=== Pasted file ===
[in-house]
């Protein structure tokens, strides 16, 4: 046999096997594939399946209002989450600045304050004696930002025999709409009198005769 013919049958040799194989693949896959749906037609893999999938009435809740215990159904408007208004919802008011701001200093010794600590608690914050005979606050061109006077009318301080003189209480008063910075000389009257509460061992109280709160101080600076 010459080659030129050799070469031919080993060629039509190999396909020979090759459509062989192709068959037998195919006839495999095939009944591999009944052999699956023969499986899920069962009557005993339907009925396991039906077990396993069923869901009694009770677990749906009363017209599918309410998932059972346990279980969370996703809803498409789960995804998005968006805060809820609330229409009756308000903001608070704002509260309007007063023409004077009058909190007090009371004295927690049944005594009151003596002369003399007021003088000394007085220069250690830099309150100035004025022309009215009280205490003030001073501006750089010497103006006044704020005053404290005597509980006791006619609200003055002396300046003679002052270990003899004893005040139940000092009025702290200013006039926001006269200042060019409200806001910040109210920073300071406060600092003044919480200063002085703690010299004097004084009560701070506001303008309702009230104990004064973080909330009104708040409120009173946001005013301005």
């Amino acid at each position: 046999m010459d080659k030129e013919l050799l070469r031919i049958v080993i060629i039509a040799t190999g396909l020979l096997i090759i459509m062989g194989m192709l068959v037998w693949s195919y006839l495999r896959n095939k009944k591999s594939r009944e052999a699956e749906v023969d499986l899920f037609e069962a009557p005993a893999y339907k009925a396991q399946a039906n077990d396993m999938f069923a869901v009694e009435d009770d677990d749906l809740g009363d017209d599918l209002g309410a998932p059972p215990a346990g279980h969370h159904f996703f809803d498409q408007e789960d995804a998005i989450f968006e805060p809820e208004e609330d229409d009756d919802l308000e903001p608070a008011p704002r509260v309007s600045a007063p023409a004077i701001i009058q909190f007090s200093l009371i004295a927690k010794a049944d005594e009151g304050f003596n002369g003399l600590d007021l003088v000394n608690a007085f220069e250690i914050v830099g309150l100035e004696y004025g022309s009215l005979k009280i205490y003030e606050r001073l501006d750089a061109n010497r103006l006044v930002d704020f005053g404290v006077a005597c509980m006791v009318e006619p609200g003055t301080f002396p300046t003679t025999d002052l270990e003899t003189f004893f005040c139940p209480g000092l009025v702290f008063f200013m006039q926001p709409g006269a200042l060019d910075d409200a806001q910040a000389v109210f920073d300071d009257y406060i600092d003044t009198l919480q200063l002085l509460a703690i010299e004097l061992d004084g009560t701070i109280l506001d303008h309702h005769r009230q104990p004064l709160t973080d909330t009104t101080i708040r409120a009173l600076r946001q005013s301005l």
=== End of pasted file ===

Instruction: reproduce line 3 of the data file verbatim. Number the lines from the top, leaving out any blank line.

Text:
């Amino acid at each position: 046999m010459d080659k030129e013919l050799l070469r031919i049958v080993i060629i039509a040799t190999g396909l020979l096997i090759i459509m062989g194989m192709l068959v037998w693949s195919y006839l495999r896959n095939k009944k591999s594939r009944e052999a699956e749906v023969d499986l899920f037609e069962a009557p005993a893999y339907k009925a396991q399946a039906n077990d396993m999938f069923a869901v009694e009435d009770d677990d749906l809740g009363d017209d599918l209002g309410a998932p059972p215990a346990g279980h969370h159904f996703f809803d498409q408007e789960d995804a998005i989450f968006e805060p809820e208004e609330d229409d009756d919802l308000e903001p608070a008011p704002r509260v309007s600045a007063p023409a004077i701001i009058q909190f007090s200093l009371i004295a927690k010794a049944d005594e009151g304050f003596n002369g003399l600590d007021l003088v000394n608690a007085f220069e250690i914050v830099g309150l100035e004696y004025g022309s009215l005979k009280i205490y003030e606050r001073l501006d750089a061109n010497r103006l006044v930002d704020f005053g404290v006077a005597c509980m006791v009318e006619p609200g003055t301080f002396p300046t003679t025999d002052l270990e003899t003189f004893f005040c139940p209480g000092l009025v702290f008063f200013m006039q926001p709409g006269a200042l060019d910075d409200a806001q910040a000389v109210f920073d300071d009257y406060i600092d003044t009198l919480q200063l002085l509460a703690i010299e004097l061992d004084g009560t701070i109280l506001d303008h309702h005769r009230q104990p004064l709160t973080d909330t009104t101080i708040r409120a009173l600076r946001q005013s301005l």